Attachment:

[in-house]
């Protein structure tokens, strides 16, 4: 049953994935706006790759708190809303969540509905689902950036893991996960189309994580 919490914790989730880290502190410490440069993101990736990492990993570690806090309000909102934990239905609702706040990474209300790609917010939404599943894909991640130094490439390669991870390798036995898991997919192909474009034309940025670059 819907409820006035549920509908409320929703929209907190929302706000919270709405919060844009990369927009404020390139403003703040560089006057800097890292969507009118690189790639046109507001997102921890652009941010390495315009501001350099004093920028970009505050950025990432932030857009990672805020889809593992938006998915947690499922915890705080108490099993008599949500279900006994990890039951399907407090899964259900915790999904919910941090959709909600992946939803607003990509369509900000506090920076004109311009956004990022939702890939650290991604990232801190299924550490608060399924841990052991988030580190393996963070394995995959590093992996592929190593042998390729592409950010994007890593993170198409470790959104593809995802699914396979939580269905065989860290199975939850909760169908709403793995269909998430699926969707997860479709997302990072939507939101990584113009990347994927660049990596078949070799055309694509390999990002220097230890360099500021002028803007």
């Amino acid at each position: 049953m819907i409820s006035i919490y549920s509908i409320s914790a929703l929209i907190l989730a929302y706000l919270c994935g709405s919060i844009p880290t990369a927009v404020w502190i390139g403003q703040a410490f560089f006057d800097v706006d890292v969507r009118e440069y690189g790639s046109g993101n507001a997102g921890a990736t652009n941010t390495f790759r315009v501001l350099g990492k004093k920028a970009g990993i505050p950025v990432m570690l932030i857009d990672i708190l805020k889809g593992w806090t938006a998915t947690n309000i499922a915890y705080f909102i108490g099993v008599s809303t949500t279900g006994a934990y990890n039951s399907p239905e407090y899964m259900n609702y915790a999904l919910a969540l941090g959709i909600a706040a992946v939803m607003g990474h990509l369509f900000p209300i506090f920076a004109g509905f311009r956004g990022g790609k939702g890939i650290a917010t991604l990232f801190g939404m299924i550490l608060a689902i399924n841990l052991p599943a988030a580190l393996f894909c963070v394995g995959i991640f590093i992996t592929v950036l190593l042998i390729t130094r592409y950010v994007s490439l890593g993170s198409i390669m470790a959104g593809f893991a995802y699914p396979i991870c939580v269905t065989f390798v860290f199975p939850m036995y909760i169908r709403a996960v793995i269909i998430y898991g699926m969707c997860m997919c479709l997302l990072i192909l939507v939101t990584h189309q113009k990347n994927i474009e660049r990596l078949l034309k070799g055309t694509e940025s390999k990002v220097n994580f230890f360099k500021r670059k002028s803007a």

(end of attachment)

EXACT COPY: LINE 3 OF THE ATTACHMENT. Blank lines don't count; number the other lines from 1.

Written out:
């Amino acid at each position: 049953m819907i409820s006035i919490y549920s509908i409320s914790a929703l929209i907190l989730a929302y706000l919270c994935g709405s919060i844009p880290t990369a927009v404020w502190i390139g403003q703040a410490f560089f006057d800097v706006d890292v969507r009118e440069y690189g790639s046109g993101n507001a997102g921890a990736t652009n941010t390495f790759r315009v501001l350099g990492k004093k920028a970009g990993i505050p950025v990432m570690l932030i857009d990672i708190l805020k889809g593992w806090t938006a998915t947690n309000i499922a915890y705080f909102i108490g099993v008599s809303t949500t279900g006994a934990y990890n039951s399907p239905e407090y899964m259900n609702y915790a999904l919910a969540l941090g959709i909600a706040a992946v939803m607003g990474h990509l369509f900000p209300i506090f920076a004109g509905f311009r956004g990022g790609k939702g890939i650290a917010t991604l990232f801190g939404m299924i550490l608060a689902i399924n841990l052991p599943a988030a580190l393996f894909c963070v394995g995959i991640f590093i992996t592929v950036l190593l042998i390729t130094r592409y950010v994007s490439l890593g993170s198409i390669m470790a959104g593809f893991a995802y699914p396979i991870c939580v269905t065989f390798v860290f199975p939850m036995y909760i169908r709403a996960v793995i269909i998430y898991g699926m969707c997860m997919c479709l997302l990072i192909l939507v939101t990584h189309q113009k990347n994927i474009e660049r990596l078949l034309k070799g055309t694509e940025s390999k990002v220097n994580f230890f360099k500021r670059k002028s803007a």